In our hands-on time with the Story mode, we couldn't help but long for a few features. One would be the ability to save your progress midpuzzle. Some of the later levels become rather detailed and time-consuming, but you can't save your progress with them until they're fully completed. However, there are more than a handful of ways the game helps ease you along. One is the Bezier curve tool, which allows you to draw a straight line that you can then turn into a curve by adjusting a pair of tweak points. In addition to this, you've got the ability to isolate certain lines with the eraser tool. For example, if you've worked yourself into a corner by drawing a normal line that you want to keep right next to an accelerating line you want to get rid of, the eraser can be customized to only do away with that speedy red line.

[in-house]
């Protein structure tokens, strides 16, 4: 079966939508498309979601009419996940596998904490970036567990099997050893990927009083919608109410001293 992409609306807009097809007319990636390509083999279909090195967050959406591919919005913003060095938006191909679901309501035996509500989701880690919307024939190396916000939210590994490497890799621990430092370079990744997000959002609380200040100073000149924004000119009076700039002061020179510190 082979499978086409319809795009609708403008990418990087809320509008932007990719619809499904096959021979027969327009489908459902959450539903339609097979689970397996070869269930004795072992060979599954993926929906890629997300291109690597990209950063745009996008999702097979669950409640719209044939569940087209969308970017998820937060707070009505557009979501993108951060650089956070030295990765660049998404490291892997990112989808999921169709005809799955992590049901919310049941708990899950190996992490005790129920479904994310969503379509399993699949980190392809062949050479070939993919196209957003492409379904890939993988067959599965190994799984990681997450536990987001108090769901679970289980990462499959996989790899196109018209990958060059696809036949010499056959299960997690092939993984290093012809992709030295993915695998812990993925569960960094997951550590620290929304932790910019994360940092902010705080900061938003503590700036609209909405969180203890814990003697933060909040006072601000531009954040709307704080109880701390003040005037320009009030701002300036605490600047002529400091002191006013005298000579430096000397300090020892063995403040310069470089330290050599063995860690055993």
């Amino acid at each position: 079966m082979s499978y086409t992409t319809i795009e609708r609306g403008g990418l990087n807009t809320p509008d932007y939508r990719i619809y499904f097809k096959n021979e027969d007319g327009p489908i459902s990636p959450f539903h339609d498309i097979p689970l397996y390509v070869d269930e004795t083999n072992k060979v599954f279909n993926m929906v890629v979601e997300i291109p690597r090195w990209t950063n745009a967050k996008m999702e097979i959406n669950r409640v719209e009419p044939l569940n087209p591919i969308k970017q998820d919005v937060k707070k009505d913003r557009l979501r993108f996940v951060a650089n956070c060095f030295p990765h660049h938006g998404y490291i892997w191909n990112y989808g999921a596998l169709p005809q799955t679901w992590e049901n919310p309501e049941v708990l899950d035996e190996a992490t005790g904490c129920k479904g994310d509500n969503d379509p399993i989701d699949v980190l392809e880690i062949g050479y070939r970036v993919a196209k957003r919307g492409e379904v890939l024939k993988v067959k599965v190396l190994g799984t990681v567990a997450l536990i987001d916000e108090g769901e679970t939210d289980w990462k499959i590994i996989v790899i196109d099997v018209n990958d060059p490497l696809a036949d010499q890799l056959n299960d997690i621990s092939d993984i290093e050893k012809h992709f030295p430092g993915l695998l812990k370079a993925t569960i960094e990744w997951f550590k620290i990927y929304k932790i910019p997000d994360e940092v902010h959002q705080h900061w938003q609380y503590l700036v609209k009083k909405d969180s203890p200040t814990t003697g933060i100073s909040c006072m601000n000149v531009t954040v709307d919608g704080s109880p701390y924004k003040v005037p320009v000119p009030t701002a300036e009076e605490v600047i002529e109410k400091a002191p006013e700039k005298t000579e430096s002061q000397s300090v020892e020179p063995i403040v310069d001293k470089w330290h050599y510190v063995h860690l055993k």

Freestyle mode is where Line Rider 2 gets back to its roots by letting you design slopes from scratch. You can still create tracks that are as simple as they were in the original Line Rider, but now you've got a number of options to make things interesting. If you want to keep things fairly simple, you can draw plain tracks that are merely accented by a number of visual embellishments. The primary way of doing this is with the stamp tool, which plops a scalable piece of clip art onto the screen. There are a number of themes to choose from, and you can also create your own clip art. One nice part of this tool is that you can place the art on different layers. There's the layer where you'll find Bosh and the track, but there's also a number of background layers that scroll by at different speeds, adding a new sense of depth to your designs. One of the big differences among the three versions is the DS's clip-art limitations; the Wii and PC versions will provide much greater stamp selection.